It was a moment of leaning into the whole lot – the challenges and difficulties as well as the gratitude for what I did have. Ironically, the overarching feeling I am left with when I recall that memory is pure joy, under a blackened stormy sky. It was like nothing I had ever experienced. It was fleeting and yet incredibly powerful and inspiring.
Two really helpful things to note about the practice of leaning in;
The first comes from a Buddhist Mindfulness approach and it’s the understanding that thoughts and feelings are like clouds. They come and go so there is no need to attach to any particular thought or feeling and imagine it’s our identity or permanent state.
“You are the sky, everything else is just the weather” Pema Chodran
Secondly, the physical peak of these emotions is actually quite short-lived. Around 90 seconds to be precise. Jill Bolte-Taylor’s amazing work after she endured a stroke has brought this to light. I love it because it gives our brains some certainty, even if it’s uncertain how often it will return, it’s helpful knowing the intense peak lasts all of a minute and a half.
As physical beings we are supposed to process and let go of the emotion in this time. In reality we often get stuck in the loop and experience discomfort for a lot longer but knowing our bodies have the capacity to process and let go quickly is just another reason to trust them in helping us heal.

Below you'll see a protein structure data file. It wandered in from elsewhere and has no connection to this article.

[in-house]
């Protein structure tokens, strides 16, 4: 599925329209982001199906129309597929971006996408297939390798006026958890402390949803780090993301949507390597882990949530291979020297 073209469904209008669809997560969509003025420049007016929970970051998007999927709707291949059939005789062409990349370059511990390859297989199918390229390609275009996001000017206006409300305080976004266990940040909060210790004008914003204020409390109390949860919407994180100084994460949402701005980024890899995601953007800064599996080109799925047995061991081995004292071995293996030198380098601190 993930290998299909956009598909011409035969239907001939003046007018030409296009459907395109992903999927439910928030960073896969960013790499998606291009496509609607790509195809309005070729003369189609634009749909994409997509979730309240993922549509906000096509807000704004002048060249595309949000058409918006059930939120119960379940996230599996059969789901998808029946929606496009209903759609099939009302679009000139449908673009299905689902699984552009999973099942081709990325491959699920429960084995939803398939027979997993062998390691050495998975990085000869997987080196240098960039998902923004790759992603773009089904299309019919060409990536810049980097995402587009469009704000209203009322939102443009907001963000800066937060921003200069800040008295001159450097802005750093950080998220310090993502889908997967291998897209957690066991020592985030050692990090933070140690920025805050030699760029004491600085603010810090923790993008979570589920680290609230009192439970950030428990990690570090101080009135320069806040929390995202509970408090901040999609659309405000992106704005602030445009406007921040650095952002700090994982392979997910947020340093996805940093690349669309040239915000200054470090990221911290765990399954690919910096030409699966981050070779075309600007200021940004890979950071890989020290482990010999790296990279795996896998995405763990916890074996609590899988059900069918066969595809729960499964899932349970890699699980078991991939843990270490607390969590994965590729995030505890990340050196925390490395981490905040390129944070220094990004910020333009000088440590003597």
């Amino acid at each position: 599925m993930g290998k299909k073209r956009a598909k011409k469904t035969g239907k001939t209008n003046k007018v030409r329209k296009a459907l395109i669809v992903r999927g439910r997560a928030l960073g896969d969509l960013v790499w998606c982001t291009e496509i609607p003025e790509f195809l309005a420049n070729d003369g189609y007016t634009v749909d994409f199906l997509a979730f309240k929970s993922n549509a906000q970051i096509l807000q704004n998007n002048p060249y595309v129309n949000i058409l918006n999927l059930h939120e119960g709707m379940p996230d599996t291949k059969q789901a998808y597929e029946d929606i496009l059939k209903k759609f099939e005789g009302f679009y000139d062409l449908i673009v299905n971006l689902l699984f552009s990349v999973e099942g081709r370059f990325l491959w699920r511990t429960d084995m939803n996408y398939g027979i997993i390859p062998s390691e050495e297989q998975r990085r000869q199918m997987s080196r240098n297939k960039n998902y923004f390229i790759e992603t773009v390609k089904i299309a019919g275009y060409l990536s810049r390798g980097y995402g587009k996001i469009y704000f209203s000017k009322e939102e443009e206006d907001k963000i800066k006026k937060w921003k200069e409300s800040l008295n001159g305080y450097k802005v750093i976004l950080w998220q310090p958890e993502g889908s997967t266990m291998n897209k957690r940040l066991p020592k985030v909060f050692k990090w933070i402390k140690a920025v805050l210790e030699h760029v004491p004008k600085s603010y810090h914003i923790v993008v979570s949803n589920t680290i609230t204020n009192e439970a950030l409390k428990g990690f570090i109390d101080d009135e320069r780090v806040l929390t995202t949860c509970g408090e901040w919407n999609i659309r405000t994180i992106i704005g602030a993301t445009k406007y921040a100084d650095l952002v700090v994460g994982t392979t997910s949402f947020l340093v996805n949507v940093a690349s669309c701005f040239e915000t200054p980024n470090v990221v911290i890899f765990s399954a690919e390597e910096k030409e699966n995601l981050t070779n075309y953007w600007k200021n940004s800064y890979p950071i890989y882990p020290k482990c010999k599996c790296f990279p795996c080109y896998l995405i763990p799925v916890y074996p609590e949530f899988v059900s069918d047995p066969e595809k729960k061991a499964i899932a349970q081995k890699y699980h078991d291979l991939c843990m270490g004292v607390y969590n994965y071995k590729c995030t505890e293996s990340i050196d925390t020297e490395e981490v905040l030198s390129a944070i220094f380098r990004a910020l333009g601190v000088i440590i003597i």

Leaning in can feel like coming home to yourself. Becoming aware of what you’re feeling requires you to be curious, vulnerable and courageous (three of Dr. Brown’s favourite words). Using these words as a starting point, this three-step process can help you to lean in;
What am I feeling?
Starting with the simple question of what do I feel now in this moment, name all the emotions and write them down if you feel like it.
Do I give myself permission to feel everything I’m feeling?
Remind yourself you are safe and have full permission to feel anything and everything then ask if there is anything else you’ve missed, anything not yet uncovered. Often the more shameful feelings are well hidden so ask the question and give yourself permission to allow ALL thoughts and feelings to arise.
Can I bravely and courageously be with these feelings for a little while?
Give yourself space and permission to just be with the feelings as they arise. See if you can do this without shutting down and without becoming attached. You may like to give yourself a short time limit and know that the intensity will come and go but feelings themselves cannot hurt you. This will help you build confidence to be with uncomfortable feelings. Over time, the practice will help build your self-awareness and your ability to move through discomfort quicker and more calmly without shutting it away for a dark and rainy day.
Ideas for practicing leaning in
Lean in to a mood you find yourself experiencing
Lean in and really listen to someone sharing an experience with you
Lean in to an experience of being triggered and reactive
Lean in to boredom (the space between creation)
Lean in to compulsive behaviours or repetitive thoughts
Lean in to a an experience of nature inspired awe or wonder
The best bit is you get to un-numb and experience the whole range of the emotional spectrum which includes some pretty fabulous highs. As I mentioned, my highest high came at one of the darkest times of my life, who knew that leaning into my emotions at such a challenging time would bring a spark of pure joy that went on to light my next steps forward. It can for you too.